Posterior Sag Test

The Posterior Sag Test, also known as Godfrey’s Test, is another clinical examination procedure used to assess the integrity of the posterior cruciate ligament (PCL) in the knee.


The PCL is crucial for stabilizing the knee by preventing the tibia (shinbone) from moving backwards under the femur (thighbone). This test specifically looks for a sign called the “posterior sag,” indicating that the tibia has sagged or dropped backwards due to a compromised PCL.

How the test is performed:

  1. Patient Positioning: The patient lies flat on their back (in the supine position). The knee in question is flexed (bent) to 90 degrees, and the hip is also flexed to 90 degrees. This can be achieved by the examiner lifting the patient’s leg by the heel, so the sole of the foot faces upwards, perpendicular to the examination table.
  2. Examination: The examiner observes the position of the tibia relative to the femur from the side. In a healthy knee, the tibia should be aligned with or slightly anterior (forward) to the femur’s position due to the support provided by the intact PCL.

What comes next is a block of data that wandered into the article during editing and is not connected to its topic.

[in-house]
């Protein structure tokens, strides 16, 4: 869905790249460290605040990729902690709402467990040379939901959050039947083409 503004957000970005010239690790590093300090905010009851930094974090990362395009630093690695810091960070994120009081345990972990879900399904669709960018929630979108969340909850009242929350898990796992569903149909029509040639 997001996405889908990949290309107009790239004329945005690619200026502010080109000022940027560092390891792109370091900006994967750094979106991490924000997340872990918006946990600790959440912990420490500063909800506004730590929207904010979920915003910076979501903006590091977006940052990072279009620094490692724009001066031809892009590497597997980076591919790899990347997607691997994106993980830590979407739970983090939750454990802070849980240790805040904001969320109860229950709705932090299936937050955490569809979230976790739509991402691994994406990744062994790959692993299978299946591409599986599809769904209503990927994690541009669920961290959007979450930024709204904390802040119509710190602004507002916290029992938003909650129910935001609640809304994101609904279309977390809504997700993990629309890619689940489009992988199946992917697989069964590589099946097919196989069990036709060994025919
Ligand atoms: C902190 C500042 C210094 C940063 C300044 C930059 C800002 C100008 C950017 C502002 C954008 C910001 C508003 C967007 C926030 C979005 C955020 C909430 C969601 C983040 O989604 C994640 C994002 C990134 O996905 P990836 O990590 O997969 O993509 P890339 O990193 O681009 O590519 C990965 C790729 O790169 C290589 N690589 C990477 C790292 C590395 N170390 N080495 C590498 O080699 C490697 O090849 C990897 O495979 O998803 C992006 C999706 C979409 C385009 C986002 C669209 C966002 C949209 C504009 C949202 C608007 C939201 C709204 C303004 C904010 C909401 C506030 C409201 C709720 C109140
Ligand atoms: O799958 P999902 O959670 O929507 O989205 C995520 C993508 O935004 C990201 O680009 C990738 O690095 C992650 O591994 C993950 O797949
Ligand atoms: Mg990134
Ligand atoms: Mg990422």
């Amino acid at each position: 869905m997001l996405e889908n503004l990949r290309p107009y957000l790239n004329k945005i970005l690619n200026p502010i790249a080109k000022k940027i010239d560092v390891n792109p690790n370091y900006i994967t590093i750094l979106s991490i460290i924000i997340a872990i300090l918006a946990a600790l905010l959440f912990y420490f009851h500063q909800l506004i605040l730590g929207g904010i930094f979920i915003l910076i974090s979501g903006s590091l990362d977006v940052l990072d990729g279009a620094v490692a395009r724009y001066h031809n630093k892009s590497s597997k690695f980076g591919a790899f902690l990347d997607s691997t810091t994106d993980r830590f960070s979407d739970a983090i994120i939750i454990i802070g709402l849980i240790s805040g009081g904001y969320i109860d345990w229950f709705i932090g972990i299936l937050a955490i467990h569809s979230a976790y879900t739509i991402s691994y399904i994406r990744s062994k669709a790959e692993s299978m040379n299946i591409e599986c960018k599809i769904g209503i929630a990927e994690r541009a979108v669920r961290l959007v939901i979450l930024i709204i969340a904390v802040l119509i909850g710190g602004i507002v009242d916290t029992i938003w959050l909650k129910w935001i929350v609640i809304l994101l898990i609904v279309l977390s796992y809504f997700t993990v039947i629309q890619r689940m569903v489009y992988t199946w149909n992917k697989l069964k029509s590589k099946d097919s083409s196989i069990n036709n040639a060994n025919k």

3. Identifying Posterior Sag: The key indicator in this test is the presence of a “sag” or backward drop of the tibia relative to the femur. If the PCL is injured or insufficient, gravity will cause the tibia to sag posteriorly (backwards) because the ligament is not adequately supporting it against the pull of gravity.
  4. Interpreting the Results: A visible posterior sag indicates a potential PCL injury. The absence of a sag suggests that the PCL may be intact.

This test is valued for its simplicity and the minimal discomfort it causes the patient. However, like the posterior drawer test, the posterior sag test should be part of a comprehensive knee assessment. The results are considered alongside other tests, patient history, and symptoms to accurately diagnose the condition of the PCL. Since accurately interpreting these signs requires expertise, these tests should be performed by a trained healthcare provider.

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